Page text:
Working Papers , Paper 2020-007

Working Paper
Are Government Bonds Net Wealth or a Liability? ---Optimal Debt and Taxes in an OLG Model with Uninsurable Income Risk

The rapidly growing national debt in the U.S. since the 1970s has alarmed and intrigued the academic world. Consequently, the concept of dynamic (in)efficiency in an overlapping generations (OLG) world and the importance of the heterogeneous-agents and incomplete markets (HAIM) hypothesis to justify a high debt-to-GDP ratio have been extensively studied. Two important consensus emerge from this literature: (i) The optimal quantity of public debt is positive—due to insufficient private liquidity to support private saving and investment (see, e.g., Barro (1974), Woodford (1990), and Aiyagari ...
Working Papers , Paper 2020-007

Working Paper
Optimal Ramsey Capital Income Taxation —A Reappraisal

This paper addresses a long-standing problem in the optimal Ramsey capital taxation literature. The tractability of our model enables us to solve the Ramsey problem analytically along the entire transitional path. We show that the conventional wisdom on Ramsey tax policy and its underlying intuition and rationales do not hold in our model and may thus be misrepresented in the literature. We uncover a critical trade off for the Ramsey planner between aggregate allocative efficiency in terms of the modified golden rule and individual allocative efficiency in terms of self-insurance. Facing the ...
Working Papers , Paper 2017-24

Working Paper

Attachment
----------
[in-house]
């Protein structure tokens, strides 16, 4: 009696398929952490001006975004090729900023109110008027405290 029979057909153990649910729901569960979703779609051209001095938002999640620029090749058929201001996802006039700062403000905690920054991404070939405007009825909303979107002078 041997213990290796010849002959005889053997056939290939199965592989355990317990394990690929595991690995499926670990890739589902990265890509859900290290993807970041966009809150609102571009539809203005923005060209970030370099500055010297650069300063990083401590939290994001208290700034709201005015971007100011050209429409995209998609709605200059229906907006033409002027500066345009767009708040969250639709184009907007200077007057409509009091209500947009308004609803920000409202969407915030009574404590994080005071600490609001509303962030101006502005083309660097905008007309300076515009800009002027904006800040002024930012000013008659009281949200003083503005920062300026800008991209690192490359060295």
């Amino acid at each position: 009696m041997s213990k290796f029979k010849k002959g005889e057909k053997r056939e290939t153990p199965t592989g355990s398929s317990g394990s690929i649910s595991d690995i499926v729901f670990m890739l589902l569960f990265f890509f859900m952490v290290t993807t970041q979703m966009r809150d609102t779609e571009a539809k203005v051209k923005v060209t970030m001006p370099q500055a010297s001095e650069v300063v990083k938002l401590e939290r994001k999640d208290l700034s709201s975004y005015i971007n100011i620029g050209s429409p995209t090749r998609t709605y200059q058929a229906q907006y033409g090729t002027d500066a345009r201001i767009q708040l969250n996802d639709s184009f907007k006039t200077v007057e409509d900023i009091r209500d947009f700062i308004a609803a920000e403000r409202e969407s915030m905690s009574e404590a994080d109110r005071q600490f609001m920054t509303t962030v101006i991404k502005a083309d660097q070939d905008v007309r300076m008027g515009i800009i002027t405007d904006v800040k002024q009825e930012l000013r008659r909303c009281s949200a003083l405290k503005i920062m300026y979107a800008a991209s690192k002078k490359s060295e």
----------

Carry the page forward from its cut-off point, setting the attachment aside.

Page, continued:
Time-Inconsistent Optimal Quantity of Debt

A key property of the Aiyagari-type heterogeneous-agent models is that the equilibrium interest rate of public debt lies below the time discount rate. This fundamental property, however, implies that the Ramsey planner's fiscal policy may be time-inconsistent because the forward-looking planner would have a dominate incentive to issue plenty of debt, such that all households are fully self-insured against idiosyncratic risk whenever the interest rate of government borrowing is lower than the household time discount rate. But such a full self-insurance allocation may be paradoxical because, to ...
Working Papers , Paper 2020-037

Working Paper
Optimal Ramsey Taxation in Heterogeneous Agent Economies with Quasi-Linear Preferences

We build a tractable heterogeneous-agent incomplete-markets model with quasi-linear preferences to address a set of long-standing issues in the optimal Ramsey taxation literature. The tractability of our model enables us to analytically prove the existence of the Ramsey steady state and establish several novel results: (i) The failure of the modified golden rule (MGR) cannot by itself justify a positive steady-state capital tax---we prove that in the absence of wealth-redistribution effects the optimal capital tax is exclusively zero in the Ramsey steady state regardless of the validity of ...
Working Papers , Paper 2019-007

Working Paper
Are Unconditional Lump-sum Transfers a Good Idea?

The role of unconditional lump-sum transfers in improving social welfare in heterogenous agent models has not been thoroughly understood in the literature. We adopt an analytically tractable Aiyagari-type model to study the distinctive role of unconditional lump-sum transfers in reducing consumption inequality due to ex-post uninsurable income risk. Our results show that in the presence of ex-post heterogeneity and in the absence of wealth inequality, unconditional lump-sum transfers are not a desirable tool for reducing consumption inequality—the Ramsey planner opts to rely solely on ...
Working Papers , Paper 2021-002